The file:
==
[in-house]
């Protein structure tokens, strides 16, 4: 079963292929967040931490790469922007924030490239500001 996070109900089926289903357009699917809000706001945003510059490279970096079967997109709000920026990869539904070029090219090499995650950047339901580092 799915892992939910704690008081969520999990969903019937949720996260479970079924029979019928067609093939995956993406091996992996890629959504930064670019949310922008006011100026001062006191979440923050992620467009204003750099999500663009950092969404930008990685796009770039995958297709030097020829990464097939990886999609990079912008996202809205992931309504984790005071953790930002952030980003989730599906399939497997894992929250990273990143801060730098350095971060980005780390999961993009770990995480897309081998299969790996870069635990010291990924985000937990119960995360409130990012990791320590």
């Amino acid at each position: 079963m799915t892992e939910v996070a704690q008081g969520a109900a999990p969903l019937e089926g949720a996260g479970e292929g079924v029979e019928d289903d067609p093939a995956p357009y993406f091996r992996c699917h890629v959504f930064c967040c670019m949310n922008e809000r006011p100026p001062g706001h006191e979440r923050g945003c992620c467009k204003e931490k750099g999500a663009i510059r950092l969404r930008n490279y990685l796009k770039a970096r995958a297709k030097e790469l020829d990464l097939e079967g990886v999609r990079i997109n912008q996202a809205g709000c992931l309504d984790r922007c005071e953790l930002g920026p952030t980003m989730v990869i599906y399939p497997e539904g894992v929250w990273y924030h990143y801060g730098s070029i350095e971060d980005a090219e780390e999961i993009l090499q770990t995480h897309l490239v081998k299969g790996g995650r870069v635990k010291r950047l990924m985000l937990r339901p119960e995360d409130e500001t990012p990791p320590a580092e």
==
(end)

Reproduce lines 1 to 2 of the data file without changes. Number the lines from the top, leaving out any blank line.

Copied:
[in-house]
């Protein structure tokens, strides 16, 4: 079963292929967040931490790469922007924030490239500001 996070109900089926289903357009699917809000706001945003510059490279970096079967997109709000920026990869539904070029090219090499995650950047339901580092 799915892992939910704690008081969520999990969903019937949720996260479970079924029979019928067609093939995956993406091996992996890629959504930064670019949310922008006011100026001062006191979440923050992620467009204003750099999500663009950092969404930008990685796009770039995958297709030097020829990464097939990886999609990079912008996202809205992931309504984790005071953790930002952030980003989730599906399939497997894992929250990273990143801060730098350095971060980005780390999961993009770990995480897309081998299969790996870069635990010291990924985000937990119960995360409130990012990791320590």